Jailhouse doc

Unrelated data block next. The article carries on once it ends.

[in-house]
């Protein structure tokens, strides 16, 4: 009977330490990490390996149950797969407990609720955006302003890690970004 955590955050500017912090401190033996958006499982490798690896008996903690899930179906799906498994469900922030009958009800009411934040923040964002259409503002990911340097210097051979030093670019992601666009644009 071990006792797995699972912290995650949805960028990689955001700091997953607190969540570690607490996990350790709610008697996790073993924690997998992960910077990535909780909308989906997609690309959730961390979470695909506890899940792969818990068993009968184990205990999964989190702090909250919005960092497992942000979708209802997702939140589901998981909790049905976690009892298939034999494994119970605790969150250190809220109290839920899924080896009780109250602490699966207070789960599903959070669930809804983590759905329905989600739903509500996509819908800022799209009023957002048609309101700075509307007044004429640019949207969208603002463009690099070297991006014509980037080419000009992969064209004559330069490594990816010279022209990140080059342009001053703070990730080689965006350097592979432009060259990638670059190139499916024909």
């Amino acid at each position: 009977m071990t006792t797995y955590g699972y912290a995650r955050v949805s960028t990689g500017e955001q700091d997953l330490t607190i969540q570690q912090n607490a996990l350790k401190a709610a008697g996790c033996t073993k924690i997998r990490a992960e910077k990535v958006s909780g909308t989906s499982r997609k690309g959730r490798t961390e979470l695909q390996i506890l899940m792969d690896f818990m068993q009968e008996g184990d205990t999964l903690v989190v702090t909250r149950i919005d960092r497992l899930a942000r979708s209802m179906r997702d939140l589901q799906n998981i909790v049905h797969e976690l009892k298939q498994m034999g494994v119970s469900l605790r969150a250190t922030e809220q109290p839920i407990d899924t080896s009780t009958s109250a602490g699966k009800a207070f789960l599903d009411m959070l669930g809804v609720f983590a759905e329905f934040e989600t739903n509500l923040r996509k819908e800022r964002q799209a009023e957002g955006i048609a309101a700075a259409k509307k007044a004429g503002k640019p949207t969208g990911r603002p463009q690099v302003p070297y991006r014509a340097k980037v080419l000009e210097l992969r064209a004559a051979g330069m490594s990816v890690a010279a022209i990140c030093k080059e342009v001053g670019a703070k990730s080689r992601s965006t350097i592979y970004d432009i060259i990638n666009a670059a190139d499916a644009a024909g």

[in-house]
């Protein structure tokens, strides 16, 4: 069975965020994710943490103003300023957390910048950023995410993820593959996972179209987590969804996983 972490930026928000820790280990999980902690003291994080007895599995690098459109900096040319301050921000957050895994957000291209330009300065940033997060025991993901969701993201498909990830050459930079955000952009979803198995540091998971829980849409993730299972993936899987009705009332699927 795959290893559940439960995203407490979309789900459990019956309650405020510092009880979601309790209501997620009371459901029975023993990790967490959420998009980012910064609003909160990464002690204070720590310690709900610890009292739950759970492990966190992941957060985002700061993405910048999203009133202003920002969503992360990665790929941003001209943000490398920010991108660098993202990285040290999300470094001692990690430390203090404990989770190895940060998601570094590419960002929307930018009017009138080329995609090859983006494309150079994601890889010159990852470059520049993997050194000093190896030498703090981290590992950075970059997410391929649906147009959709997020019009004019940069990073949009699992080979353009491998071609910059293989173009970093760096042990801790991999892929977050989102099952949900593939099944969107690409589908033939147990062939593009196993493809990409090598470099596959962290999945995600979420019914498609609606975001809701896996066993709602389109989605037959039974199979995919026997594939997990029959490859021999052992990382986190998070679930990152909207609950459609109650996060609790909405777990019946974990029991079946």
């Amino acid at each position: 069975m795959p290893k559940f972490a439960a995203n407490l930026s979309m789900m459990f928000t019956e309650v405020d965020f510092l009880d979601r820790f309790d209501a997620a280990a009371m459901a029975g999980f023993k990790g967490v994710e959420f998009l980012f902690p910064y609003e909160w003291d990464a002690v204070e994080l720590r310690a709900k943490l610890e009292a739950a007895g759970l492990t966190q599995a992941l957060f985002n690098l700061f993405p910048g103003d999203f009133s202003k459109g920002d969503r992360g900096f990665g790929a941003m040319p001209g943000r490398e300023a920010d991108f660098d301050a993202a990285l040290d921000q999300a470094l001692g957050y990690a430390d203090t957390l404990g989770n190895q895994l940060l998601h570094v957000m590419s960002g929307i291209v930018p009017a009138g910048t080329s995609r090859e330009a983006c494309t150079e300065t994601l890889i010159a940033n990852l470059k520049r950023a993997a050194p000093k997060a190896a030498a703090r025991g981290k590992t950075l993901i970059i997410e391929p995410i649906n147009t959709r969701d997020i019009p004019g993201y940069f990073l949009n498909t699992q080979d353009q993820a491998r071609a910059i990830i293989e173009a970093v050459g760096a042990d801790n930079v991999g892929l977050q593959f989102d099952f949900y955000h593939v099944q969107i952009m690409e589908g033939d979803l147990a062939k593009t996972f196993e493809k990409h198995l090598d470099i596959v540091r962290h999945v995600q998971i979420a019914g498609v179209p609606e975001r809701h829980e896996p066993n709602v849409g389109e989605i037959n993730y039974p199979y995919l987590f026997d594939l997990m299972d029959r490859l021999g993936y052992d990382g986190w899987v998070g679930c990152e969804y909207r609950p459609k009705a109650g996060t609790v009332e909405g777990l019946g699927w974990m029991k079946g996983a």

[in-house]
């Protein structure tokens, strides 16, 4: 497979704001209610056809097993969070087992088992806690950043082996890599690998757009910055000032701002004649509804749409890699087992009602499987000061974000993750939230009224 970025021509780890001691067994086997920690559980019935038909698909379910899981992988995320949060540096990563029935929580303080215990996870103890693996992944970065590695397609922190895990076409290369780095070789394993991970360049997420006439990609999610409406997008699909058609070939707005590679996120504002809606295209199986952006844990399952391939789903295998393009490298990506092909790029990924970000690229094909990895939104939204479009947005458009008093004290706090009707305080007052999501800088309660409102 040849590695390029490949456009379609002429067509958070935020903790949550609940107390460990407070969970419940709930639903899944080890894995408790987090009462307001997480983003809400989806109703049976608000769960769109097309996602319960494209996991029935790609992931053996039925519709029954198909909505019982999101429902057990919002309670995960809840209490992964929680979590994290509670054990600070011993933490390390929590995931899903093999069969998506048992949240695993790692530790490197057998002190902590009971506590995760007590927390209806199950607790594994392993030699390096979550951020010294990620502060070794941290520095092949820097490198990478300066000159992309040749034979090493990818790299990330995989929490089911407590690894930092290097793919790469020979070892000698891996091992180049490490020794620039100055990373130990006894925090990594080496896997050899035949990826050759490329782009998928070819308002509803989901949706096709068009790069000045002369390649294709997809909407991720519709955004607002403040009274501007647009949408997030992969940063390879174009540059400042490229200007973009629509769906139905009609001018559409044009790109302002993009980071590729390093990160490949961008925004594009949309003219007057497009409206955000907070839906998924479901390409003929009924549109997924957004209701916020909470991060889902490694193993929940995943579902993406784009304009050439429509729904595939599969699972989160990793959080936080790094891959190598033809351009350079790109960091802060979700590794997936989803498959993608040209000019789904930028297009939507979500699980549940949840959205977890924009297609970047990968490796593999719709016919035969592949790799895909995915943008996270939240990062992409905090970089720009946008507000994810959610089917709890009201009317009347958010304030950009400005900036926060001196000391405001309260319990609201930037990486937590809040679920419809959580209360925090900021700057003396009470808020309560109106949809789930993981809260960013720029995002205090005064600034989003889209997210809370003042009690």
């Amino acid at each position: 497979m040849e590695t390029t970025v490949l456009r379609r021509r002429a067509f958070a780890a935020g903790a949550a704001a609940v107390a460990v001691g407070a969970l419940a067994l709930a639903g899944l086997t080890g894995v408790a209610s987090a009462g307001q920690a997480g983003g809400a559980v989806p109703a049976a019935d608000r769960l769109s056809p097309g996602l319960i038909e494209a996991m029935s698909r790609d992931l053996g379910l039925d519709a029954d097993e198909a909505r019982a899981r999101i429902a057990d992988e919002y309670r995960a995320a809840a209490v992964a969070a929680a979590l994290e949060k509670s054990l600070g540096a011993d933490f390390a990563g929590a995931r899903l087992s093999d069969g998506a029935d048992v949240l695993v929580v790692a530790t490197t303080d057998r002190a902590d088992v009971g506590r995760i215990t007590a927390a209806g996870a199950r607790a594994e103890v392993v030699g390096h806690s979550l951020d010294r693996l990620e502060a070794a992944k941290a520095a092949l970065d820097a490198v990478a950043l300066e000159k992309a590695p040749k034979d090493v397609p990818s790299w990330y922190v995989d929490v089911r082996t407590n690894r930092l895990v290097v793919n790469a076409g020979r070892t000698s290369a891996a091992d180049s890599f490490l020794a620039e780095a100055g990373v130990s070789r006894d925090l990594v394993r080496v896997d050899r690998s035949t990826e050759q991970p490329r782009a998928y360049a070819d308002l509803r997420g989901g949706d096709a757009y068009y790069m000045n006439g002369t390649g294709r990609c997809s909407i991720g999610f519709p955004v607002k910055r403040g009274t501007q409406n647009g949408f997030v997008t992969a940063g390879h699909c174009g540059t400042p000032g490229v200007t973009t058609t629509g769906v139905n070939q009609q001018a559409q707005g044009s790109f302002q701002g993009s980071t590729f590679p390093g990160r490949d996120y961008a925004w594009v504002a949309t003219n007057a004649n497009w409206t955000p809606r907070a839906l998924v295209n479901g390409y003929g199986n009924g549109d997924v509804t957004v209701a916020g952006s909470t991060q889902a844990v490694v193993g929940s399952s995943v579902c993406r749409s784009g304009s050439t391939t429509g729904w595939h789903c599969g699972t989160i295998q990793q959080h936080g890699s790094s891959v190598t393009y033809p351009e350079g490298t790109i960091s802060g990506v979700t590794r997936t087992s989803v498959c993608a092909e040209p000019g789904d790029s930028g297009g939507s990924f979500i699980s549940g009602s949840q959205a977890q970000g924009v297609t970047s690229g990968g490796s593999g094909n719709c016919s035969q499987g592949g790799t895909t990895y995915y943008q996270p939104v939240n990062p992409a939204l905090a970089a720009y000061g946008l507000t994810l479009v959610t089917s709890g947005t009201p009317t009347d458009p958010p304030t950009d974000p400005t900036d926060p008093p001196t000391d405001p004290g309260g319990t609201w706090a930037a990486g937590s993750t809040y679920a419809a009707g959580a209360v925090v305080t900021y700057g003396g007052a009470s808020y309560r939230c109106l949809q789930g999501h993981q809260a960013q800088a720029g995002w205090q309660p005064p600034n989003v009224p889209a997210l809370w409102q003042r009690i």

Last Friday, the Eighth Circuit Court of Appeals closed the book on a case thatâÄôs been lingering in federal courts for more than 35 years. Depending on how much you value the health of our stateâÄôs prisoners, the decision either represents a step forward or a step back. The case Hines v. Anderson was first filed in 1973. The plaintiff was Howard Lansing Hines, an inmate in the Minnesota state prison system, who filed a suit in federal court on behalf of a whole class of similarly situated prisoners. Hines was suing Wendell Anderson, then-governor of Minnesota. The inmates alleged that the health care they were receiving in Minnesota prisons was so poor that it was a violation of the 8th AmendmentâÄôs prohibition against âÄúcruel and unusual punishment.âÄù In the end, the suit didnâÄôt go to trial. Instead, the two sides reached an agreement in 1977. The state, for its part, was allowed to deny any actual wrongdoing. They also didnâÄôt have to pay the inmates any money for their allegations of medical mistreatment. The prisoners were granted an extensive health care guarantee, one that promised to provide to all the inmates in the Minnesota prison system the full protections of what was then known as the Minnesota âÄúPatientsâÄô Bill of Rights.âÄù The 1977 settlement decree describes the medical guarantees in great detail, all grounded in the notion that âÄúevery patient and resident shall have the right to considerate and respectful care,âÄù and âÄúto every consideration of his privacy and individuality as it relates to his social, religious and psychological well being.âÄù Every inmate received an extensive physical and psychological checkup, with extra preventive tests for prisoners older than 40. The settlement also guaranteed that âÄúan indigent inmate shall be furnished, free of charge, prosthetic devices such as artificial limbs, eyeglasses, false eyes, dentures, braces, casts and crutches.âÄù If they requested one, inmates could receive a physical exam before they were discharged from the system. The agreement also called for adequate medical staffing and provided for any extensive medical procedures to be carried out at a specially designated room at a St. PaulâÄôs Ramsey Hospital. The agreement made special provisions for the psychological health of inmates in 24-hour lockup. For better or worse, the federal government sounded the death knell for this statewide agreement when President Clinton signed the Prison Litigation Reform Act into law in 1996. The law stated that âÄúrelief âĦ with respect to prison conditions shall extend no further than necessary to correct the violation of the Federal right of a particular plaintiff.âÄù Essentially, the law required that the only remedy for a prisonerâÄôs lawsuit is to ensure that his/her constitutional rights stop being violated. Nothing more, nothing less. The new law applied retroactively, and for the Minnesota prisoners, this meant that the days of the negotiated Hines health care plan were likely numbered. In 2002, the old decree was dredged up. A U.S. magistrate judge was placed in charge of determining whether the old Hines decree was too generous to fit within the scope of the Reform Act. Part of the investigation involved taking statements from inmates about their health care treatment while in prison. Some of the tales are harrowing. One inmate cut his left arm with a staple and inserted an ink pen under the skin. After it was discovered by a nurse, the resident doctor decided not to remove the pen for more than two weeks because, in his judgment, it was an infection risk to remove it. Other inmates testified to erratic dialysis treatments, lack of medication for hepatitis C and general hygienic problems in the medical areas of the prison. A medical expert hired by the state testified to âÄúseveral examples of substandard care.âÄù But the report by the magistrate went on to conclude that none of the violations were sufficient to be âÄúcruel and unusualâÄù for 8th Amendment purposes. The report also found that the overall health care plan instituted in the Hines settlement in 1977 was too âÄúbroad and comprehensiveâÄù for the federal law and recommended that the decree be terminated. The district court followed the recommendations of the magistrate and terminated the plan. The prisoners appealed, arguing that they there should be additional investigations and court hearings before the Hines decree could be thrown out. The appeals court didnâÄôt agree, and they upheld the termination of the Hines settlement on November 21. They cited previous Supreme Court and Eighth Circuit precedent that said that, while prison officials are required to provide medical care to prison inmates, no Eighth Amendment violation exists unless officials deliberately disregard âÄúobjectively serious medical needs.âÄù The court said that while the allegations of the prisoners were serious, they were not âÄúcruel and unusualâÄù enough to violate the Constitution. Barring an appeal to the Supreme Court, there is nothing left to be done, unless the federal laws are re-written. Should they be? How much should a convicted criminal be allowed to complain about health care? What sort of standards do these prisoners deserve? Maybe part of the rehabilitative nature of a prison sentence should involve more than the barest essentials of medical care. Maybe a comprehensive health care package is simply a fundamental human right. WhatâÄôs fair in this situation, and whatâÄôs ethical? For three judges on the Eighth Circuit last week, the answer was clear: The law had spoken, and the Hines decree was simply too generous. Jake Parsley welcomes comments at [email protected]